Estimating the World

Course Code Offering Department(s) Units & Hours
GCNU1007 MATH (3,3,0)
Download the course syllabus

What is the course about?

GCNU1007 begins by introducing the motivations behind why we need to estimate. While simple estimations can be done easily with pen and paper, more complicated ones will require the help of modern computing algorithms. To become proficient in computing, students will learn the differences between familiar mathematical operators (i.e., addition, subtraction, multiplication and division) and operations (i.e. square root and exponential), as well as the corresponding operators and operations built into computers. Equipped with the “computational senses”, students (who are assumed to have no previous exposure to calculus and linear algebra) will be introduced to several carefully selected numerical methods applicable to real-life applications, which are simulated with the aid of the popular mathematical software MATLAB. Similar to how today’s researchers approach research topics and handle newly invented algorithms, we will adopt a step-by-step investigative experimental approach instead of a theoretical one. This course will guide students to experience and understand the essence of estimation via computing by building links to several basic mathematical ideas, such as sequences and limits. Although numerical methods covered in this course are limited, their applications to real-life problems are not. This course aims to transform the next generation of citizens in Hong Kong from a fact-consumer into informed question-asker, with topics such as, “How can I estimate the Gini index for Hong Kong using basic facts and data?”, “How polluted is the air inside the cross harbor tunnel?” and “Taking inflation into account, is the cost of raising a child in Hong Kong really $4 million?” Under this course, logical thinking and scientific reasoning combined with hands-on experiment will allow students to verify the trustworthiness of quantitative estimations reported in the news and its impact on daily life.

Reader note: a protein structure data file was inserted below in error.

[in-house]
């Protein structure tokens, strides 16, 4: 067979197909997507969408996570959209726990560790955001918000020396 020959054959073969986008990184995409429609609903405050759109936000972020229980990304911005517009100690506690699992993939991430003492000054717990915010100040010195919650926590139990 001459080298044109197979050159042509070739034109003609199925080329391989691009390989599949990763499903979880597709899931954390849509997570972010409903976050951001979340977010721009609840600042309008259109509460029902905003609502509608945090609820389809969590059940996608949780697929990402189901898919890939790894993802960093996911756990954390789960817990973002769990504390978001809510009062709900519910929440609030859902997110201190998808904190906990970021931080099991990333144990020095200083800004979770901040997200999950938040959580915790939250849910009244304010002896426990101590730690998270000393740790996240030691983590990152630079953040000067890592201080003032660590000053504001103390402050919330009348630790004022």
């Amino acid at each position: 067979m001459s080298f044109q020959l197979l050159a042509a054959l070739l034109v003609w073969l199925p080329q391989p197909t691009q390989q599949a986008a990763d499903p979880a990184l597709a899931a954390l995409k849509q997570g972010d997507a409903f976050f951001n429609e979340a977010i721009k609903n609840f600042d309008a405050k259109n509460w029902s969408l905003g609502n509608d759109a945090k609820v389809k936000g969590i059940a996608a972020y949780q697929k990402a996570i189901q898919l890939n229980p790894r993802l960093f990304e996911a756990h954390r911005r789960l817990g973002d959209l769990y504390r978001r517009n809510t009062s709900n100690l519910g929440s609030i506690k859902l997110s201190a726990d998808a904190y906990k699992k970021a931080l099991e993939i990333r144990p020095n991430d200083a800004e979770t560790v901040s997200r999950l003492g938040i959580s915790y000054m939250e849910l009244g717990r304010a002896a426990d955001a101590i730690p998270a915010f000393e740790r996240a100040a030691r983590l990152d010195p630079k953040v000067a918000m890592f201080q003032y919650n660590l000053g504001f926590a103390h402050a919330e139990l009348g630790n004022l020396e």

More information: Course Website

What do the students say about this course?

The course is not difficult even for those who are not good at math, as you don’t need to memorize many formulas and do many calculations… You can also learn how to use “MATLAB” to solve math questions, which is a very useful software and commonly used worldwide in research.

Full Text
Pui Kwan


Notes for all GE courses

  • You can take a maximum of 6 additional units of GE courses from any categories as electives.